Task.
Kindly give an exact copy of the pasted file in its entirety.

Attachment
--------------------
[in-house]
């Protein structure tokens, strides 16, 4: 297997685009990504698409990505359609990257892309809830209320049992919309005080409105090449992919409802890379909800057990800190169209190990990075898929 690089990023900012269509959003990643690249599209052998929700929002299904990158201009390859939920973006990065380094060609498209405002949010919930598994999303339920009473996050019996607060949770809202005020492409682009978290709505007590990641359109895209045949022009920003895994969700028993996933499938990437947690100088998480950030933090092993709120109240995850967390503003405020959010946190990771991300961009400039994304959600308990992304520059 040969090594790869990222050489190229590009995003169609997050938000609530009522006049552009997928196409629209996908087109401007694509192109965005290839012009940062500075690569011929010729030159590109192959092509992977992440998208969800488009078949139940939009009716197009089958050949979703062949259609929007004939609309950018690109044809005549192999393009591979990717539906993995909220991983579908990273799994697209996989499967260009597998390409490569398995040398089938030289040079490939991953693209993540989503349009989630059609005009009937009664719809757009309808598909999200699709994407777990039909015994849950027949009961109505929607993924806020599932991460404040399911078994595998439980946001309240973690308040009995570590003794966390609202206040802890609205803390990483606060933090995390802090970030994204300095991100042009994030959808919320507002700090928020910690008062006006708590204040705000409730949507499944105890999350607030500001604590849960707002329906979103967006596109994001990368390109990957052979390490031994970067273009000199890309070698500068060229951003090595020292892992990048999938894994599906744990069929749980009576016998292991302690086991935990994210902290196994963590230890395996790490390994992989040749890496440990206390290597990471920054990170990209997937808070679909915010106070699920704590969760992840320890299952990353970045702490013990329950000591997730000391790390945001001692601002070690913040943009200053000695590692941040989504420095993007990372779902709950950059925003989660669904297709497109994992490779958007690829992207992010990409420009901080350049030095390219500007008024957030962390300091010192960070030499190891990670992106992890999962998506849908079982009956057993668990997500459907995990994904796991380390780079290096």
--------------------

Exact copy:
[in-house]
């Protein structure tokens, strides 16, 4: 297997685009990504698409990505359609990257892309809830209320049992919309005080409105090449992919409802890379909800057990800190169209190990990075898929 690089990023900012269509959003990643690249599209052998929700929002299904990158201009390859939920973006990065380094060609498209405002949010919930598994999303339920009473996050019996607060949770809202005020492409682009978290709505007590990641359109895209045949022009920003895994969700028993996933499938990437947690100088998480950030933090092993709120109240995850967390503003405020959010946190990771991300961009400039994304959600308990992304520059 040969090594790869990222050489190229590009995003169609997050938000609530009522006049552009997928196409629209996908087109401007694509192109965005290839012009940062500075690569011929010729030159590109192959092509992977992440998208969800488009078949139940939009009716197009089958050949979703062949259609929007004939609309950018690109044809005549192999393009591979990717539906993995909220991983579908990273799994697209996989499967260009597998390409490569398995040398089938030289040079490939991953693209993540989503349009989630059609005009009937009664719809757009309808598909999200699709994407777990039909015994849950027949009961109505929607993924806020599932991460404040399911078994595998439980946001309240973690308040009995570590003794966390609202206040802890609205803390990483606060933090995390802090970030994204300095991100042009994030959808919320507002700090928020910690008062006006708590204040705000409730949507499944105890999350607030500001604590849960707002329906979103967006596109994001990368390109990957052979390490031994970067273009000199890309070698500068060229951003090595020292892992990048999938894994599906744990069929749980009576016998292991302690086991935990994210902290196994963590230890395996790490390994992989040749890496440990206390290597990471920054990170990209997937808070679909915010106070699920704590969760992840320890299952990353970045702490013990329950000591997730000391790390945001001692601002070690913040943009200053000695590692941040989504420095993007990372779902709950950059925003989660669904297709497109994992490779958007690829992207992010990409420009901080350049030095390219500007008024957030962390300091010192960070030499190891990670992106992890999962998506849908079982009956057993668990997500459907995990994904796991380390780079290096």